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Until recently, most Harry Potter fans were a devout group of people. Since J.K. Rowling’s transphobic tweets, many fans have taken issue with the writer. What’s more, Evanna Lynch has said that the fan culture surrounding Harry Potter is “unhealthy.”

Evanna Lynch Harry Potter
Evanna Lynch | Photo by Gerardo Mora/Getty Images

‘Harry Potter’ helped Evanna cope with her eating disorder 

Lynch struggled with an eating disorder when she was 11-years-old. “Anyone who’s had an eating disorder knows it completely takes over your life,” she told Insider. “The only thing that could actually take my attention apart from that was the Harry Potter series.” As a fan of the books, Lynch would often write fan mail to Rowling. Eventually, she answered. “We became pen friends after that,” Lynch said. “I was in and out of the hospital, and I would be getting these letters [from Rowling].”

Lynch credits Rowling’s books and kindness for giving her the will to live again. Then, in January 2006, Lynch auditioned for the role of Luna Lovegood in an open casting call. When she landed the part, her life changed forever. “Being in Harry Potter proved to me that I could do something — that I had something to offer the world,” she said in 2018.

Evanna believes she ‘manifested’ her role as Luna

Harry Potter became Lynch’s identity for a while, especially when she was dealing with her eating disorder. After writing to both Rowling and the Harry Potter casting department, Lynch “completely manifested” her role. “It was weird because I was really quite shy and I was nervous and obviously had the eating disorder — I had all of those issues hovering around,” she told the Talking Tastebuds podcast. “I felt I wasn’t good enough for most things, even for people’s attention, but for that role, I had this weird sense of like — I just felt ‘I know I’m meant to do this.'”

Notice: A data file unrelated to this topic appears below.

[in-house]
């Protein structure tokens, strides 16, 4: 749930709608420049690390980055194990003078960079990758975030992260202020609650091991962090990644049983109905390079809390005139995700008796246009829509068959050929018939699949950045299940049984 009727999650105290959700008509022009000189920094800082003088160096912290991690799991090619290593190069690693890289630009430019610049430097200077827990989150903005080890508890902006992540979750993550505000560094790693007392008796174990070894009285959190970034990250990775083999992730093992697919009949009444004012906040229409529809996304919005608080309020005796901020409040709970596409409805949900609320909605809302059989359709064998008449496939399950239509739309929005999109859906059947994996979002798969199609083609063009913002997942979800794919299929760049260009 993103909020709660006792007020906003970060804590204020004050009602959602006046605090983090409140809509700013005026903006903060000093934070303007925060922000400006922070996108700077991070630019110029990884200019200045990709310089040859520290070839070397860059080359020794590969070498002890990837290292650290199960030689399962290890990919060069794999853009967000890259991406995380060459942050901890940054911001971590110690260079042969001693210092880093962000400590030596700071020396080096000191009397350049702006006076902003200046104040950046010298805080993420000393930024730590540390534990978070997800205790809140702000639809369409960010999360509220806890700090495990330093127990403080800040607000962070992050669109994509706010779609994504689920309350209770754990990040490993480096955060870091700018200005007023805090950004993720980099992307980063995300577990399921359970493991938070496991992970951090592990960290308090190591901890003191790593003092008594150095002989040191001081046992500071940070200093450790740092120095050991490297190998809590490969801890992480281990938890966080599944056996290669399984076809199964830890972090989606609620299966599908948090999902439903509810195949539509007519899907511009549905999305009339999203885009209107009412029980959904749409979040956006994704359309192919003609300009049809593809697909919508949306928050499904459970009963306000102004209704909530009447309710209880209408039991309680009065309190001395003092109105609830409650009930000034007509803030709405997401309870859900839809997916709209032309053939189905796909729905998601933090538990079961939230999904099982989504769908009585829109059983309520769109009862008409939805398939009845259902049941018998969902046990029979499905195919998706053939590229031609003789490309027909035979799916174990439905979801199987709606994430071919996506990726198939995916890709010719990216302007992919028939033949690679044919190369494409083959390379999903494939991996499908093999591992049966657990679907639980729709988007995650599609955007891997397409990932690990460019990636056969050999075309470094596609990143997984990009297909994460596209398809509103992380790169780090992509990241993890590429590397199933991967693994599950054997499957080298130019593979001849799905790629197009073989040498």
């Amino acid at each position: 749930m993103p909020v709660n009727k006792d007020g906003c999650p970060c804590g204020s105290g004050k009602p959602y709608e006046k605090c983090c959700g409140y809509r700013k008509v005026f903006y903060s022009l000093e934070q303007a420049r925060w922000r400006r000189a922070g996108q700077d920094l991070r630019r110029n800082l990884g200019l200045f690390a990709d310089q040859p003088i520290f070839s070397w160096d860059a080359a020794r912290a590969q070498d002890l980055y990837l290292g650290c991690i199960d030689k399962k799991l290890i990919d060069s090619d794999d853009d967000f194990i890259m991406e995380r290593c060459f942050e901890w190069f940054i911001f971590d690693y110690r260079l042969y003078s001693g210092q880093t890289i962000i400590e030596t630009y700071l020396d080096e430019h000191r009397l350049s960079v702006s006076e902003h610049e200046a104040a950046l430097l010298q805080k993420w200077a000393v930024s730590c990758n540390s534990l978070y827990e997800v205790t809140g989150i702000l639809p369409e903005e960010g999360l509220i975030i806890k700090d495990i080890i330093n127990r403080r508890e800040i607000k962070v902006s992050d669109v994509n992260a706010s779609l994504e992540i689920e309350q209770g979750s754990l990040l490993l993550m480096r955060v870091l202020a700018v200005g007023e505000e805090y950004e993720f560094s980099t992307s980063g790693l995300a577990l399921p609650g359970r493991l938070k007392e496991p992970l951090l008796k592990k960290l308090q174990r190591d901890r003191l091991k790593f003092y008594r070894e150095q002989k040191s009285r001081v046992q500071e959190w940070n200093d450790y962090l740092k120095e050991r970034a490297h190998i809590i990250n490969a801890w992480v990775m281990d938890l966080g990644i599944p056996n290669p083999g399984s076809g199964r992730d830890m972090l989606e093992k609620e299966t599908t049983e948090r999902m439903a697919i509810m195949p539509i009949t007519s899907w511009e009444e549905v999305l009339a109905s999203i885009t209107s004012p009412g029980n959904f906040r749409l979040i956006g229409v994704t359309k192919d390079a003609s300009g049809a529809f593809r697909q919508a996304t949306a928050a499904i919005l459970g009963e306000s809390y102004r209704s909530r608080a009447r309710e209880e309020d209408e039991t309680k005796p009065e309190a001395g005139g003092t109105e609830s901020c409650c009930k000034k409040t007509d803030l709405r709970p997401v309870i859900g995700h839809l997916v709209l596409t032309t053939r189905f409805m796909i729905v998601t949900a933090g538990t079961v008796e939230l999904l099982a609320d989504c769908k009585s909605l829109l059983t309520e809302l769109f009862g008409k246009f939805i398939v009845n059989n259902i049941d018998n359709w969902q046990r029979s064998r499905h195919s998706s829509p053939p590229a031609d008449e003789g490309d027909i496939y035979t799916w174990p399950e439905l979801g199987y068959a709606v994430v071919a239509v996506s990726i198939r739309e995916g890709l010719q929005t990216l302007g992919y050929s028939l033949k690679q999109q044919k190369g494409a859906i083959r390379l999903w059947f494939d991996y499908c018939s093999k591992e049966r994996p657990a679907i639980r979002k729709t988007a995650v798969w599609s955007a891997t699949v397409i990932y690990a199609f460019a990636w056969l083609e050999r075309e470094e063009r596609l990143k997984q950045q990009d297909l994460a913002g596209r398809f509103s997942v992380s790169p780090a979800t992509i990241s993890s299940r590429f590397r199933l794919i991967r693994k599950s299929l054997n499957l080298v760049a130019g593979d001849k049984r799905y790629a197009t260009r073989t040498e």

Evanna says the ‘Harry Potter’ fan culture is ‘unhealthy’ 

As a fan of Harry Potter herself, Lynch admitted her relationship with the franchise reached an unhealthy state — something she often sees happen with fans of the fictional wizarding world. “I found that the whole fan culture — I think it is a bit unhealthy, you know being obsessed with a person,” she explained. “When I met Daniel [Radcliffe], Emma [Watson] and Rupert [Grint], I knew everything about them. I knew their pets’ names, I knew their birthdays, I knew their parents’ names and I had to pretend I didn’t.”


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Lynch said knowing so much about the cast prior to meeting them was detrimental in forming relationships. “[Knowing so much about the cast] meant I had nothing to say to them,” she continued. “My whole identity was poured into theirs and adoring them.”

Lynch attributes her obsession with the franchise to her insecurities as a teen. “Being an obsessive fan is kind of disempowering. It happens when you’re a teenager, you’re so insecure, and you’re trying to find yourself. You see these other people, and they seem great and amazing and godly.” 

Now, having gone through that obsessive experience, Lynch says she ignores fans who write to her suggesting that they’ll be “best friends” if given a chance. “I don’t think it’s healthy,” she said. “I just think fan culture is kind of dangerous, and you can kind of lose yourself in it.” Fortunately, Lynch has created healthy boundaries between herself, the franchise, and her fans. By ignoring those fans that seem obsessive as she once was, she hopes to inspire them to make those same healthy choices.